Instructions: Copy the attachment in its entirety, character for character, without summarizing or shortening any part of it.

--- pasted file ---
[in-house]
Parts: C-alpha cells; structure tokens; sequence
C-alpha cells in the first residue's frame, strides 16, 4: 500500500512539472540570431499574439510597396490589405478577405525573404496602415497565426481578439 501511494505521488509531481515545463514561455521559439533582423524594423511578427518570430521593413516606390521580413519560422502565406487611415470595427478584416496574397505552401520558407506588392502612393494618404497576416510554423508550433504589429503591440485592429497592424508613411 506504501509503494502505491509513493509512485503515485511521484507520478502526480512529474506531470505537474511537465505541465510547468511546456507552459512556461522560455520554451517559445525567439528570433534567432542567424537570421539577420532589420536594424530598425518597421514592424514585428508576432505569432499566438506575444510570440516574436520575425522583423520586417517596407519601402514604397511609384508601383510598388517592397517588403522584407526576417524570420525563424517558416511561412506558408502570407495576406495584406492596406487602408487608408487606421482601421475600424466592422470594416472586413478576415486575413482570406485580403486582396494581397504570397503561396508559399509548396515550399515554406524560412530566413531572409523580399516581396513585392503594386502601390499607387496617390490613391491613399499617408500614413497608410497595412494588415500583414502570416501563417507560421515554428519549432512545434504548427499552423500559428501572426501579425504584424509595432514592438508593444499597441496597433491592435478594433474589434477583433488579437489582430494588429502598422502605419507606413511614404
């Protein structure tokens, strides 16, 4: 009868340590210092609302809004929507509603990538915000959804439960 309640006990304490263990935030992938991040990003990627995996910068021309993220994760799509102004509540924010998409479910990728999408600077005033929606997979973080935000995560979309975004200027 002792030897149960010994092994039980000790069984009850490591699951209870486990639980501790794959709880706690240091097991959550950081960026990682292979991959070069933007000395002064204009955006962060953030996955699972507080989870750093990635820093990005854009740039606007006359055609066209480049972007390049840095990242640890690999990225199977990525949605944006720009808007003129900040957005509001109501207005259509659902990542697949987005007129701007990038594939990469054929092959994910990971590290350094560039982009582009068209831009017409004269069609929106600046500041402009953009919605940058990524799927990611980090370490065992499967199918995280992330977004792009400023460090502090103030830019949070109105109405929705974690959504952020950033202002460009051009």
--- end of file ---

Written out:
[in-house]
Parts: C-alpha cells; structure tokens; sequence
C-alpha cells in the first residue's frame, strides 16, 4: 500500500512539472540570431499574439510597396490589405478577405525573404496602415497565426481578439 501511494505521488509531481515545463514561455521559439533582423524594423511578427518570430521593413516606390521580413519560422502565406487611415470595427478584416496574397505552401520558407506588392502612393494618404497576416510554423508550433504589429503591440485592429497592424508613411 506504501509503494502505491509513493509512485503515485511521484507520478502526480512529474506531470505537474511537465505541465510547468511546456507552459512556461522560455520554451517559445525567439528570433534567432542567424537570421539577420532589420536594424530598425518597421514592424514585428508576432505569432499566438506575444510570440516574436520575425522583423520586417517596407519601402514604397511609384508601383510598388517592397517588403522584407526576417524570420525563424517558416511561412506558408502570407495576406495584406492596406487602408487608408487606421482601421475600424466592422470594416472586413478576415486575413482570406485580403486582396494581397504570397503561396508559399509548396515550399515554406524560412530566413531572409523580399516581396513585392503594386502601390499607387496617390490613391491613399499617408500614413497608410497595412494588415500583414502570416501563417507560421515554428519549432512545434504548427499552423500559428501572426501579425504584424509595432514592438508593444499597441496597433491592435478594433474589434477583433488579437489582430494588429502598422502605419507606413511614404
């Protein structure tokens, strides 16, 4: 009868340590210092609302809004929507509603990538915000959804439960 309640006990304490263990935030992938991040990003990627995996910068021309993220994760799509102004509540924010998409479910990728999408600077005033929606997979973080935000995560979309975004200027 002792030897149960010994092994039980000790069984009850490591699951209870486990639980501790794959709880706690240091097991959550950081960026990682292979991959070069933007000395002064204009955006962060953030996955699972507080989870750093990635820093990005854009740039606007006359055609066209480049972007390049840095990242640890690999990225199977990525949605944006720009808007003129900040957005509001109501207005259509659902990542697949987005007129701007990038594939990469054929092959994910990971590290350094560039982009582009068209831009017409004269069609929106600046500041402009953009919605940058990524799927990611980090370490065992499967199918995280992330977004792009400023460090502090103030830019949070109105109405929705974690959504952020950033202002460009051009």